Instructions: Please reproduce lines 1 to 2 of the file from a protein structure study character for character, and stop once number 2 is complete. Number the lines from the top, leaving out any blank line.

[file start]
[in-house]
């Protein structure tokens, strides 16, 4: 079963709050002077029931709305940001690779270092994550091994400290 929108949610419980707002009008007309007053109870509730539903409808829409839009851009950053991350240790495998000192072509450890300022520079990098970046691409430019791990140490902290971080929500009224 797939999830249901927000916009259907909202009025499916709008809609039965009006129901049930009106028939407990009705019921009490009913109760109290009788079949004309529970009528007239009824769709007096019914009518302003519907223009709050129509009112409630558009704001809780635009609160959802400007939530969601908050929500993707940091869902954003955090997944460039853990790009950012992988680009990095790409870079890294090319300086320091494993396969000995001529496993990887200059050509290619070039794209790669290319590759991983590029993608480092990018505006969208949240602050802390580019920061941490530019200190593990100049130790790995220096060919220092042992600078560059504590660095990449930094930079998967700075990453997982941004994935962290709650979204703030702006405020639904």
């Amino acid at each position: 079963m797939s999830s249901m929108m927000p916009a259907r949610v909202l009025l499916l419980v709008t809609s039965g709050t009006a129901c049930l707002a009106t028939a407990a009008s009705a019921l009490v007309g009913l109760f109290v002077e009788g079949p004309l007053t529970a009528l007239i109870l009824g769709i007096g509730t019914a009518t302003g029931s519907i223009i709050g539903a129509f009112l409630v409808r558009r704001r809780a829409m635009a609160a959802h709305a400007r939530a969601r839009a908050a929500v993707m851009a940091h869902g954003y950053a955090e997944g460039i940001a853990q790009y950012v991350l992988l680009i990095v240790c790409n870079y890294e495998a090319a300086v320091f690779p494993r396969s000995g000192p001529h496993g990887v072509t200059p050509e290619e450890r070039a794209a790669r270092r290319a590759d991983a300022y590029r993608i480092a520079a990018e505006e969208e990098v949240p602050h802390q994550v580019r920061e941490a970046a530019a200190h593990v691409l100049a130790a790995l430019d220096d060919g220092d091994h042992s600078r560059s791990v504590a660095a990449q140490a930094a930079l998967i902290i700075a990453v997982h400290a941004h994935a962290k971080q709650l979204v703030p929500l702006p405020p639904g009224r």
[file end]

[in-house]
């Protein structure tokens, strides 16, 4: 079963709050002077029931709305940001690779270092994550091994400290 929108949610419980707002009008007309007053109870509730539903409808829409839009851009950053991350240790495998000192072509450890300022520079990098970046691409430019791990140490902290971080929500009224 797939999830249901927000916009259907909202009025499916709008809609039965009006129901049930009106028939407990009705019921009490009913109760109290009788079949004309529970009528007239009824769709007096019914009518302003519907223009709050129509009112409630558009704001809780635009609160959802400007939530969601908050929500993707940091869902954003955090997944460039853990790009950012992988680009990095790409870079890294090319300086320091494993396969000995001529496993990887200059050509290619070039794209790669290319590759991983590029993608480092990018505006969208949240602050802390580019920061941490530019200190593990100049130790790995220096060919220092042992600078560059504590660095990449930094930079998967700075990453997982941004994935962290709650979204703030702006405020639904």